Aberration Issues

Mike Brennan

Mike Brennan
Mike is a leading DP in London, England and editor of High Definition Magazine.

For a few years I’ve assumed that it could be worth spending many dollars on high quality HD zooms to improve the performance of wide shots that all seem a little soft on HD. In the past few years I’d noticed lateral chromatic aberration on standard quality HD zoom lenses (colour fringes either side of verticals), mostly on wide shots and assumed a high quality $70k HD lens would reduce the colour fringes.

What has been annoying is that all the frame grabs I had ever seen of my DSC charts in my studio look pretty good, as do everyone else’s frame grabs, but location wide shot frame grabs still suffer the lateral aberration.

First, lens manufactures have a hard time focusing Red Green and Blue light to an equal distance through the optical block. In fact they get a helping hand from the camera manufacturers who created a standard where the red green and blue CCDs are not set at equal distances on the optical block; this has enabled TV lenses to be designed with 40x or 100x zoom ratios and film lenses (where all wave lengths have to be focused on the same plane), become virtually impossible to make past 25x.

However, it is still a devilish task to create a zoom that is perfect at all focal lengths, impossible in fact, but each zoom lens does have what DPs call a sweet spot. This is a focal length where RGB rays are as good as they can get. There is a residual lateral aberration in the form of an inherent problem in the prism – (well, camera manufacturers pass the responsibility to the lens manufacturers and lens manufacturers blame the prism itself!)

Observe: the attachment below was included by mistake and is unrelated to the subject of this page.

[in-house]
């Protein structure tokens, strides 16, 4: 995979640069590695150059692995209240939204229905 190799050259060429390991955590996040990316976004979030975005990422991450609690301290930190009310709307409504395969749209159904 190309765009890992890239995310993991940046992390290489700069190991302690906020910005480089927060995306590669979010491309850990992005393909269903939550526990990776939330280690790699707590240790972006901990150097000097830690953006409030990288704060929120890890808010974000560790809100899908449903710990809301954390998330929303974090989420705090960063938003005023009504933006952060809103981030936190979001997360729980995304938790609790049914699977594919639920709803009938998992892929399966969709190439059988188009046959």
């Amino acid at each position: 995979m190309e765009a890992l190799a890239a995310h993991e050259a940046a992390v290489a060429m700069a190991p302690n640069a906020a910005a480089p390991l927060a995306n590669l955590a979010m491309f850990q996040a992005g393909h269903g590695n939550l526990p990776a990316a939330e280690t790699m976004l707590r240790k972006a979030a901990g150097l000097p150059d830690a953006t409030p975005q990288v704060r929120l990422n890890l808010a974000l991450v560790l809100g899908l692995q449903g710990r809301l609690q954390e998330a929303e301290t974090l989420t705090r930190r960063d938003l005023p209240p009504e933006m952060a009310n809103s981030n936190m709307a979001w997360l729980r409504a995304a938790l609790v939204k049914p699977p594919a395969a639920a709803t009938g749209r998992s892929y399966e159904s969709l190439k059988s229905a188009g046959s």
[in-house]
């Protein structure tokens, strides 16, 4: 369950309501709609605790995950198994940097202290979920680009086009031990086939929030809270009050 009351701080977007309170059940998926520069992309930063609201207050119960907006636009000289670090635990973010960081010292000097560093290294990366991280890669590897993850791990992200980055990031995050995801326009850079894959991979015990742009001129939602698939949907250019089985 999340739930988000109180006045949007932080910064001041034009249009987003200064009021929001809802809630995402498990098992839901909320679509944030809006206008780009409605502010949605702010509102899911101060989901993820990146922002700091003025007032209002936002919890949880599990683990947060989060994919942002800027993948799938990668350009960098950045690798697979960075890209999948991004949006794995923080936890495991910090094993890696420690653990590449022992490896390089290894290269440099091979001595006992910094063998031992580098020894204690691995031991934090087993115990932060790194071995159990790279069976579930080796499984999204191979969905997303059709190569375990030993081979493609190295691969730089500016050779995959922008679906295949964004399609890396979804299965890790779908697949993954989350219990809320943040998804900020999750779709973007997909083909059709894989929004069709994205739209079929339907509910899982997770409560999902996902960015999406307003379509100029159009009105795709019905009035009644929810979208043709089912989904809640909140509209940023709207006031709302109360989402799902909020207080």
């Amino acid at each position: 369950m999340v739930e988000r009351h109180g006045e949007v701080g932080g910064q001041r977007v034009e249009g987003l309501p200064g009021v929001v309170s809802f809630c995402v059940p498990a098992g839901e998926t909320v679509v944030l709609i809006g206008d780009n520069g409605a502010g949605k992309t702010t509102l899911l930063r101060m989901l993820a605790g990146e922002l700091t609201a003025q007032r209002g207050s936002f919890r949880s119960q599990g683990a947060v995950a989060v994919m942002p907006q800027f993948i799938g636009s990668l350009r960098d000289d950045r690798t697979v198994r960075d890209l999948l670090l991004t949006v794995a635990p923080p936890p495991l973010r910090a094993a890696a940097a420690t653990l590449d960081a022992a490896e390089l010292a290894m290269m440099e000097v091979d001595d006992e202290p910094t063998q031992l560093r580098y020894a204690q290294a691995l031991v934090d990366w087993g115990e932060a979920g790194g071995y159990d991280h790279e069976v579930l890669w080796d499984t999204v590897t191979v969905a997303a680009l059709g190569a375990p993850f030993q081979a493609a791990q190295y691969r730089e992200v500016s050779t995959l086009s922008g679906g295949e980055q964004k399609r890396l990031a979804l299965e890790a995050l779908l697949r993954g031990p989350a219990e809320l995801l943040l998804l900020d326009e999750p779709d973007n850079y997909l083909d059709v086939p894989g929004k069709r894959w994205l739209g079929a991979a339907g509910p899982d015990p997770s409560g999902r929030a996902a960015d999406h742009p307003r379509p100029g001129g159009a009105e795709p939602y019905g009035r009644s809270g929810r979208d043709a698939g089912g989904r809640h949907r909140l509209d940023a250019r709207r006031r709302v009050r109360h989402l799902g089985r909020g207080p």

The problem becomes increasingly evident below 12mm and is really quite a problem at 5mm or 6mm. Having tested many lenses on many cameras, it is evident on all lenses and cameras.
This sweet spot varies with each lens. A sweet spot on a Canon 40x lens, for instance, is 100mm whereas a 21x may be 14mm. Both focal lengths aren’t too long or too wide so that a test chart can’t be shot in a lab without knocking down a wall.

So most of the charts I shoot, say testing gamma curves, are usually well above the focal length where the aberration is a problem and also are in the sweet spot of the lens! So I have a brilliant collection of frame grabs with the DSC chart neatly filling the frame where there is near zero aberration, and a collection of wide shot frame grabs with problems.

So why hasn’t this aberration been noticed on our test charts? It is only recently we have pixel perfect registration in LCD monitors and, combined with 1920×1080 10 bit recording rather than 1440×1080 pixel 8 bit recordings, we are seeing more fine detail.

The main reason is that we rarely shoot a test chart on a wide lens where it fills the frame.
Pretty basic!

Since there are no 10 foot wide charts my tech tip for testing the wide end of zoom lenses is to shoot the DSC chart on the left and right edge of frame at 4 meters.

If you have a technical suggestion to share – please send it to “TechTips” <dsc@dsclabs.com> for consideration in a future “DSC TechTips”.